The Financial Times has a look at mining on the Iberian peninsula that dates back to pre-Roman times.
The world's number three miner has its origins in the Andalusian town of Rio Tinto; so called because the nearby river flows red due to its high mineral content.
The mines were sold by the Spanish government to a British firm in 1871 and Rio Tinto Mining Company mined there until 1984.
According to the FT, Rio Tinto Plc still says it is “the greatest copper deposit ever found.” The paper spoke to TSX-listed Emed Mining which hopes to re-open the mine soon:
Encouraged by high commodity prices, mining companies have been reopening abandoned pits or exploring afresh in long-neglected parts of western Europe – Greece for gold, Spain and Portugal for copper – though by far the biggest operations remain in Africa, South America and Asia.
Aristidis “Harry” Anagnostaras-Adams, Emed’s Cyprus-based managing director, is enthusiastic about the trend. “It’s quite a wave of capital and people moving into Europe to resuscitate what was a strong mining sector that went into hibernation about a generation ago,” he says.
“In the last two years, more than 20 companies have moved into Spain for exploration.”
Similar moves are under way across the border in Portugal. “We have enormous potential and the government is now negotiating contracts for copper, gold and iron, and also for uranium and wolfram [tungsten],” said José Maria Espírito Santo Ricciardi, head of the investment banking arm of Banco Espirito Santo, in an interview in Lisbon.
Tourist site Andalucia.com paints a picture of the rich history of the mines:
According to myth, these are the fabled mines of King Solomon, and a section of the area is still known as Cerro Salomón today. The nearby villages of Zalamea la Vieja (now called Nerva) and Zalamea la Real are also named after the biblical king. It was tales of the Iberian Peninsula's mineral wealth that drew Phoenician merchants to its shores, laying the foundations for a succession of Greek, Carthaginian and Roman invasions. The Rio Tinto mines they worked so intensively were among the most prized rewards that control of Iberia yielded.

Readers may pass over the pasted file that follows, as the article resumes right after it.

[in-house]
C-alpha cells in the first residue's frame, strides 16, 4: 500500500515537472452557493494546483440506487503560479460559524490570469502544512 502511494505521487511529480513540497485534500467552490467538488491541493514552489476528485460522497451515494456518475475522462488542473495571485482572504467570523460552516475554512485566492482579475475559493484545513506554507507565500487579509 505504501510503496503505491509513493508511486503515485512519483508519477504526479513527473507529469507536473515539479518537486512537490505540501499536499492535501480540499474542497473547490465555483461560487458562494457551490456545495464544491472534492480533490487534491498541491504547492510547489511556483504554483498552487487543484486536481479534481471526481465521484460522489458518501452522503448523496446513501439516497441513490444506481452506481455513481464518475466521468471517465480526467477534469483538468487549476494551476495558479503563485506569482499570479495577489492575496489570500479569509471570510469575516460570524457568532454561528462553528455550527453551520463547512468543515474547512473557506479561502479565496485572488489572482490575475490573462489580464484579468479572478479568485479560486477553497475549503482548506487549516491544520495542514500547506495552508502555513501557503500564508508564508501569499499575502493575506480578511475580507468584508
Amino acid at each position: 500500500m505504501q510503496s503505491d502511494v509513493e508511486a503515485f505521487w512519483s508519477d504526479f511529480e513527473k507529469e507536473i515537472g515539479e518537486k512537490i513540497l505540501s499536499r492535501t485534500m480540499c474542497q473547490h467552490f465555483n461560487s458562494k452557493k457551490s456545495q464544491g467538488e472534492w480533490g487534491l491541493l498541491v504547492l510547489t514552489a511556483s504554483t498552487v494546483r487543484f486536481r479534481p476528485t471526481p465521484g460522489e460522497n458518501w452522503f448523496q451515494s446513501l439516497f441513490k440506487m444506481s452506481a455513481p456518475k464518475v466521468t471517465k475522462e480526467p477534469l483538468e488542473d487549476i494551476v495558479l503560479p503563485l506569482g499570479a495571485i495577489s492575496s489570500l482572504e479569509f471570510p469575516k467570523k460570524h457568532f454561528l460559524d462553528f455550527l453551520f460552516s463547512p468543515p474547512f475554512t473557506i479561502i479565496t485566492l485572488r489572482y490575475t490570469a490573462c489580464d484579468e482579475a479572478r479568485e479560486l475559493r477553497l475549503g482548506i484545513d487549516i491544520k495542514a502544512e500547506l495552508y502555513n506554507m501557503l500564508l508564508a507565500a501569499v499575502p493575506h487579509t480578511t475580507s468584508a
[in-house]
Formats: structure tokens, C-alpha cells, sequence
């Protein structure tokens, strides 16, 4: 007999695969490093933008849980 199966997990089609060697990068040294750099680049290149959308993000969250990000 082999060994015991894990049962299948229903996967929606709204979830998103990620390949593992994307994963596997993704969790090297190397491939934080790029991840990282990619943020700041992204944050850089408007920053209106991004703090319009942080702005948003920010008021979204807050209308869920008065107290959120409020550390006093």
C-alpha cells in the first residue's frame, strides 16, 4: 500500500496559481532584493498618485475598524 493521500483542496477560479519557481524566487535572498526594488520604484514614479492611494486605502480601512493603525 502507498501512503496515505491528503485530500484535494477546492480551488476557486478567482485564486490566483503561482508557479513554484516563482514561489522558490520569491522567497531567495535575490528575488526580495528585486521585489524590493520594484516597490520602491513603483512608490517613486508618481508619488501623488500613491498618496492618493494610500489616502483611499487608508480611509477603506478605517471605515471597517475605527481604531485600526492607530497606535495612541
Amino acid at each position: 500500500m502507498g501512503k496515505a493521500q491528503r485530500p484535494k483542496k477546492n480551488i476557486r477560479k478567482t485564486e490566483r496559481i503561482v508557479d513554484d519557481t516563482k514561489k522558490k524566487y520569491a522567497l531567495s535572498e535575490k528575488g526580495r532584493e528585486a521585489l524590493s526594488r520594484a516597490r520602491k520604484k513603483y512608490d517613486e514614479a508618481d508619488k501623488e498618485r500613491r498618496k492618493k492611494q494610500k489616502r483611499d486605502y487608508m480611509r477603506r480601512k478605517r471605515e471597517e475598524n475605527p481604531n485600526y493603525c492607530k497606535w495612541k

For all this, the region was inexplicably abandoned after the Roman era and in time was all but lost to collective memory, until it was rediscovered in 1556. It was, however, to take until 1724 for the mines to be reopened, and even then frustration and inefficiency dogged their exploitation. Fed up with this situation, the Spanish government finally sold the mines to a British syndicate in 1871 for a sum well below their real value. In true Anglo-Saxon style, the company's British managers soon had the mines running at full steam, making this one of the most important sources of copper and sulphur in the world.
Also true to form was the way in which they built Bella Vista, a purpose-built village for British employees only. Known as the 'colonia inglesa', the British style houses, neatly trimmed gardens, tennis lawns and social club of Bella Vista can still be visited. This 'British' village in the middle of the Andalusian countryside also features a Presbyterian Church and mining museum. Several kilometres away is the Spanish town of Rio Tinto, built to replace an older settlement that was swallowed up by the mine's expansion.
In its heyday, the Rio Tinto Mining Company was quite an innovator. The football pitch and golf course built here were among the first on the European continent, and the half-timbered bungalows built for company employees at the Punta Umbria, on the Huelva coast, are the forerunners of the modern Costas.